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Cartoons with an impact | Ubongo | Christina Bwana

Ubongo is an NGO, with a clear mission: “to use top quality, localized edutainment to help Africa’s 440 million kids learn, and leverage their learning to change their lives“.

Ahead of World Children’s Day, we wanted to share this important project, that significantly improves school readiness and learning outcomes for kids, and also promotes social and behavioral change for kids, caregivers, and educators.

We have interviewed Christina Bwana, COO at Ubongo, who oversees production and operations throughout the different entities at Ubungo.

Christina, tell us more about Ubongo

We are an NGO, and we have an entity in the US, Tanzania, and South Africa. We also have on the ground Ubongo, as we call ourselves in different countries in Africa because we really position ourselves as a Pan-African organization.

In the content we create, we’re trying to include as many different cultures as possible. We adapt into different languages across Africa. When we’re creating the content, we’re doing user testing with different groups of children across different countries in Africa.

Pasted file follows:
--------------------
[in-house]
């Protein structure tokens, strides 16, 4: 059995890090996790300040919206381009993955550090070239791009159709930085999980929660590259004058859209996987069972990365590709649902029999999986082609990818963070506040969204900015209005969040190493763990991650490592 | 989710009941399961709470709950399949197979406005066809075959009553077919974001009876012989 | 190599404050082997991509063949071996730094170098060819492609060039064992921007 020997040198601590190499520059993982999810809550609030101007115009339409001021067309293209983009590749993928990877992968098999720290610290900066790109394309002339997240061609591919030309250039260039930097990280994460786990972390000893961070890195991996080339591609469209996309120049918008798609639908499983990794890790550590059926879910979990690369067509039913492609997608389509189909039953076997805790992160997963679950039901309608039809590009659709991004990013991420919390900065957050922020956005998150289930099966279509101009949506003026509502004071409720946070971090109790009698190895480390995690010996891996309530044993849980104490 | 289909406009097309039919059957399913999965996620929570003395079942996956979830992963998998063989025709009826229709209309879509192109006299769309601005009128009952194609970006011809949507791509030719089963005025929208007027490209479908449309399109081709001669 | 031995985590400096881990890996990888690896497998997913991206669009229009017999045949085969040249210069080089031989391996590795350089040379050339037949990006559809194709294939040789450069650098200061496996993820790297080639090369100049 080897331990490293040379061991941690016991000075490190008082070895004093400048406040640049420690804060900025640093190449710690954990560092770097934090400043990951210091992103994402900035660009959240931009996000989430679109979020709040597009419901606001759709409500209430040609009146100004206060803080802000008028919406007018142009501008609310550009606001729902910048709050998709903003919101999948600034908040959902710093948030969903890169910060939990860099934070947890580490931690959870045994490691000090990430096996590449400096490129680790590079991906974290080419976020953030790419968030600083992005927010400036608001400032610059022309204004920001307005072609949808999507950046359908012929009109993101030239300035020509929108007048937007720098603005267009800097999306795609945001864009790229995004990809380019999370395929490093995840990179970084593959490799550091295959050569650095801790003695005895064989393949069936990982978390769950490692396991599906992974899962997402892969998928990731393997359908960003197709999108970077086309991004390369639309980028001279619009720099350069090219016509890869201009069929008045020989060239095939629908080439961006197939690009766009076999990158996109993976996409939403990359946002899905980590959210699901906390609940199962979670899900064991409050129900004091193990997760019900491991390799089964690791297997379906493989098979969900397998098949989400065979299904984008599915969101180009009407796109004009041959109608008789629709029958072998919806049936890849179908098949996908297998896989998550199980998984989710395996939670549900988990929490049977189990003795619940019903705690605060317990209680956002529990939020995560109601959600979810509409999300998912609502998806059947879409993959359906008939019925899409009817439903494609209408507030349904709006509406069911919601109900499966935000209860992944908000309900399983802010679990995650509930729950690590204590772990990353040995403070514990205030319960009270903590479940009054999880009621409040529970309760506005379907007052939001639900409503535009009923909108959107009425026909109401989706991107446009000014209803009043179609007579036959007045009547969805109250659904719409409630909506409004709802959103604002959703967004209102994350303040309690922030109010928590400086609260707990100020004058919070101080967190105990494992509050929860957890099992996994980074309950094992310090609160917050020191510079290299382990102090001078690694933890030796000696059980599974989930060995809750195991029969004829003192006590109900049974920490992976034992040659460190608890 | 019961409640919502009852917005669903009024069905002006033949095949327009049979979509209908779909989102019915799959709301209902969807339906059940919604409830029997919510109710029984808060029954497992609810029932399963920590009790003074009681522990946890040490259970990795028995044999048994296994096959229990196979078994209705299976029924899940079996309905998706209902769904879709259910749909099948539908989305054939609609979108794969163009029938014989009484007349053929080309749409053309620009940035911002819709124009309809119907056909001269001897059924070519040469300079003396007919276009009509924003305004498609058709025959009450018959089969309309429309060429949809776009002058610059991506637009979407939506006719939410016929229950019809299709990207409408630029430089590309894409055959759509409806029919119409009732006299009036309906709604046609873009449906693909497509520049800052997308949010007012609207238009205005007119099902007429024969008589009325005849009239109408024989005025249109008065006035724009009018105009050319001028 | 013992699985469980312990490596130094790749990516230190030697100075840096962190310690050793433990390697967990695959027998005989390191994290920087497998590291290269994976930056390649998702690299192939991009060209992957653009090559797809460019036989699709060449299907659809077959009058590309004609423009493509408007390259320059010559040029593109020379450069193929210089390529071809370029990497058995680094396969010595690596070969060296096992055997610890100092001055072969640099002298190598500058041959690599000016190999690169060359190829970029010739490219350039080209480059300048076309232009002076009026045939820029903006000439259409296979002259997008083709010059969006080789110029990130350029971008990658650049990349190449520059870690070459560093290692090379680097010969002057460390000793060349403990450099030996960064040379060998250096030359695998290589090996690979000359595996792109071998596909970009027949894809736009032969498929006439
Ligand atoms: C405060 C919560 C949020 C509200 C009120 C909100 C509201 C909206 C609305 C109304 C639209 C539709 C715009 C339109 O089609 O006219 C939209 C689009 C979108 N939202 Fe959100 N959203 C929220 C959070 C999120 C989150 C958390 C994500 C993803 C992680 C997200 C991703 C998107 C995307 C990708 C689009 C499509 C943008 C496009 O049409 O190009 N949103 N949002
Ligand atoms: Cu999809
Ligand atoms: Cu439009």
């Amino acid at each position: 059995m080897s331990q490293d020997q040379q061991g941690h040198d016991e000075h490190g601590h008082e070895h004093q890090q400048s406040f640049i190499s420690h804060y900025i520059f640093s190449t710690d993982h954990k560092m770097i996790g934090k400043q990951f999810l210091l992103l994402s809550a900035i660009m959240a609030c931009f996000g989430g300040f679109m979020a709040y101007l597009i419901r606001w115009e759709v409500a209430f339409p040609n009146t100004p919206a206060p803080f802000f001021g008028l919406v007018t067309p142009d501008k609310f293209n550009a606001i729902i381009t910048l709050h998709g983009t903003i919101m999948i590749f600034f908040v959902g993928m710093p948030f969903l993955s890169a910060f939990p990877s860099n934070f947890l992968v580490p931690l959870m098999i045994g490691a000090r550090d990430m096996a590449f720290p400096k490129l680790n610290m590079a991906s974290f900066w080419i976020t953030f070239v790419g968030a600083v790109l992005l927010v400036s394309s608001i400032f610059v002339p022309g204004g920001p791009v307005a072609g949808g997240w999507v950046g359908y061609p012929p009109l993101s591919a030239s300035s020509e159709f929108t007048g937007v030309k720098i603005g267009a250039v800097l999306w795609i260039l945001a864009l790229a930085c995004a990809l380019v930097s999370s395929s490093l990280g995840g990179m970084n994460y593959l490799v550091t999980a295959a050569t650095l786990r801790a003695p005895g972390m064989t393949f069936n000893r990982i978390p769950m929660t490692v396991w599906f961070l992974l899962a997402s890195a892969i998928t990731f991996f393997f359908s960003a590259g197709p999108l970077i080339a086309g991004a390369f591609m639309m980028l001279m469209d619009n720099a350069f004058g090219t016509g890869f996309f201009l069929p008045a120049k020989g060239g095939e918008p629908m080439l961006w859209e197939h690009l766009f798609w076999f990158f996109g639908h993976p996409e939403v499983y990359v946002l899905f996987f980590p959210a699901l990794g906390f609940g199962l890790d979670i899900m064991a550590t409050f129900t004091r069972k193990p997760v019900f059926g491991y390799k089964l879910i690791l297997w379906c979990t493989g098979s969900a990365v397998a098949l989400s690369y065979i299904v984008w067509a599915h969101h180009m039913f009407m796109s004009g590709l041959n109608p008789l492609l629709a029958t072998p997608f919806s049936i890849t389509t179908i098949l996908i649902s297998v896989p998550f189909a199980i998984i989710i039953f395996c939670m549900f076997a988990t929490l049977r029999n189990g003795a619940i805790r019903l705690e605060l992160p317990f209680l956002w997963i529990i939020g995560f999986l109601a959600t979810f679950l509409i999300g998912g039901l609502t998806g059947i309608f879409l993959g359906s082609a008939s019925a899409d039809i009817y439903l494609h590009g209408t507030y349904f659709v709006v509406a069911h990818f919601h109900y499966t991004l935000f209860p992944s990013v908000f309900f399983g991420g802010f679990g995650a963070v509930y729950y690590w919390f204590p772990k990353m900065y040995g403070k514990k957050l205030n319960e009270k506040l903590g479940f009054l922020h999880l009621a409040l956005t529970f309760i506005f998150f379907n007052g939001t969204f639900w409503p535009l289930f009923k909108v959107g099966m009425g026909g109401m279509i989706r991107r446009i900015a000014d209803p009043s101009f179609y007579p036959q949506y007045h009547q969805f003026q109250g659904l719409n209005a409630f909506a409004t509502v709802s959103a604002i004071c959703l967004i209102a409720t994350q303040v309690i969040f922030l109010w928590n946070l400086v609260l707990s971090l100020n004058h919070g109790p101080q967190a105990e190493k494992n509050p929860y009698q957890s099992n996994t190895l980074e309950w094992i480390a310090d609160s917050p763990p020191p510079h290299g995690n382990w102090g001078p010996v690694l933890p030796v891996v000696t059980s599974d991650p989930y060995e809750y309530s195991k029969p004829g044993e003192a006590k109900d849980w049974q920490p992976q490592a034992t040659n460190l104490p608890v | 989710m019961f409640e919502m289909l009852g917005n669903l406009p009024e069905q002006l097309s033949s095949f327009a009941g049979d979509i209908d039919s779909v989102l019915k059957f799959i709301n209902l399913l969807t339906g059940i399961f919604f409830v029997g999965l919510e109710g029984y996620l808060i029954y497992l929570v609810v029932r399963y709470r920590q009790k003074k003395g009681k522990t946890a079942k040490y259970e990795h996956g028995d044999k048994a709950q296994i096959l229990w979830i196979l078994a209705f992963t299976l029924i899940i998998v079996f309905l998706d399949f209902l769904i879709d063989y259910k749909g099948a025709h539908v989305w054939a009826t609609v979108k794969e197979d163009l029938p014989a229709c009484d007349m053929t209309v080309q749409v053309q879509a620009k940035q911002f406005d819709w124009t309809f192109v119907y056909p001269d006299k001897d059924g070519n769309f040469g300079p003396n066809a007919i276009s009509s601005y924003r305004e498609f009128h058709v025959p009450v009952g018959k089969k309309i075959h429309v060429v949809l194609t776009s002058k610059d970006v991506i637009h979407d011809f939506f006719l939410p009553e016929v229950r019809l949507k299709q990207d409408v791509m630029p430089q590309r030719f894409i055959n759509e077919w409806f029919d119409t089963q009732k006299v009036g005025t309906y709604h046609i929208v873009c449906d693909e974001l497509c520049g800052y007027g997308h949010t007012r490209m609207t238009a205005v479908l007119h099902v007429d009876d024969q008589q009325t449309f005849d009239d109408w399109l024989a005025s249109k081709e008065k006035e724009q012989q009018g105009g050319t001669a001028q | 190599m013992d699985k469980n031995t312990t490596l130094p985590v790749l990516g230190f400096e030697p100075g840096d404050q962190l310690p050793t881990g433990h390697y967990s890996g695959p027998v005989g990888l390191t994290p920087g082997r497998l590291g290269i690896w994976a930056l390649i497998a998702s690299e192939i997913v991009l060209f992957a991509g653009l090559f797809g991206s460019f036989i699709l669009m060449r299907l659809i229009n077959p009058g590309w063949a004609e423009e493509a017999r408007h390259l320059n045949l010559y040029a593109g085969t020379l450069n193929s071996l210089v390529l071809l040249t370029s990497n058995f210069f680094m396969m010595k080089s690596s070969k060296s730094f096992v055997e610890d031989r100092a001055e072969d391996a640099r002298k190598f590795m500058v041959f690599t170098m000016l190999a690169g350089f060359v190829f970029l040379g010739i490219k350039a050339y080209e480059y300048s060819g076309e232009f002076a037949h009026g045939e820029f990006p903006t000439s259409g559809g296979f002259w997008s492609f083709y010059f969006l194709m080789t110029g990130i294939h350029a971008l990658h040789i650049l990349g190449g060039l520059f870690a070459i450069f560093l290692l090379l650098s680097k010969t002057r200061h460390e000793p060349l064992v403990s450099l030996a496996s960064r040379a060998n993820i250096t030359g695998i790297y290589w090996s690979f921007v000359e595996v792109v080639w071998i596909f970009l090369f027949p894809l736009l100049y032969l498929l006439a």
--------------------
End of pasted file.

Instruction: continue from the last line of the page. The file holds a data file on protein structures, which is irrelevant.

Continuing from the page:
The content we are making for the African kids really comes from the African kids themselves.

How did you build your team at Ubongo?

It started with a group of co-founders who just all came from different fields: a social entrepreneur, an IT guy, an art teacher, a maths teacher, and animators. All of them with a shared passion: how do you improve their education in Tanzania? They all met at different times. They all knew each other at different times, and then one introduced one to each other.

Then when they all came together, they realized: this is really what we want to do. They really wanted to change the way education is done in Tanzania: to make learning fun, because, from their different experiences, they saw that learning is sitting in the classroom, trying to memorize what the teacher writes on the blackboard.